Teddy Roosevelt was once quoted as saying, "A just war is in the long run far better for a man's soul than the most prosperous peace." While I do not completely agree with this sentiment, I do feel war is sometimes necessary, and that America, as the most powerful nation on the planet, has a duty to help those who, sometimes, cannot help themselves. For better and for worse, I have recently come to the conclusion that an American presence in Iraq is a good thing. While I will spare everyone the political argument of why I feel this way, I would like to talk about the forgotten. The American soldier.
It is easy to forget there is a war going on as we set comfortably in our heated homes; watching television, as I am now; and sleep comfortably in our plush beds. There are still men and women in uniform fighting for the freedom we so graciously take advantage of, and the freedom of those less fortunate. War is a bitch. And unfortunately men and women are killed. Daily. Over the past day I have watched three documentaries about our men and women in war. And while I take these films with a grain of salt, as with any media, it is undoubtedly clear the toll that war takes on the human spirit. These men and women will never be the same. They will not return to their "normal selves" and how could they after witnessing such atrocities? And to the average American, we act like these soldiers are just run of the mill citizens. Well, they aren't.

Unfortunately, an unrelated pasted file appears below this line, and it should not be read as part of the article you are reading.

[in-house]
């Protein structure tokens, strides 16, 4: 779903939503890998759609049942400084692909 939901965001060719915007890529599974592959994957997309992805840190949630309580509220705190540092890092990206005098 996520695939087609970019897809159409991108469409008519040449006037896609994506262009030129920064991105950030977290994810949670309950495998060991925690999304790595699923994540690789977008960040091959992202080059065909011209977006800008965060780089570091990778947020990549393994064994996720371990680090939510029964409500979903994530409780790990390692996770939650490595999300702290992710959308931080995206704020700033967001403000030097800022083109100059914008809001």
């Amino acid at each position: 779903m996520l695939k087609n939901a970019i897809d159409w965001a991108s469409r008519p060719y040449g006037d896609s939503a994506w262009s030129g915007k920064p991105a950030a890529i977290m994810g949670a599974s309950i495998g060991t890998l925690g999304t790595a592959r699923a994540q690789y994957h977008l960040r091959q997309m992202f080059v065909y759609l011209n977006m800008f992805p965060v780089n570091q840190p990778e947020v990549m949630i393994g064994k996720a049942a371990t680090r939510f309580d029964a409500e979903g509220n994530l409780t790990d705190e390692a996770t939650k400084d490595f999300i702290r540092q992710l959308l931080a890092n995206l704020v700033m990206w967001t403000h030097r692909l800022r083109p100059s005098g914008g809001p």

I can sense a generational gap in the way we treat soldiers. If you notice, many of the elderly will go out of their way to tell a soldier thank you for their service. They treat soldiers with dignity and an almost reverent respect. Those of us in Gen X, however, usually do not think twice when we see men and women in uniform. I vow today to change this, and I pray all who read this will to. Agree with the war or not, these are our brothers and sisters fighting and dying for us, people they have never met. We as a society are forever indebted to their service and they deserve our utmost respect. So thank you to those who have served and are currently serving. And to those whom I personally know, whom I have never thanked: Bryan Curran, Johnathon Byers, Justin Parrott, Trey Mosby, Patrick Linam, Jason Carter, Matthew Parker, Eric Stanley, Michael Barber, Patrick Barber, and to the many I have forgotten, THANK YOU.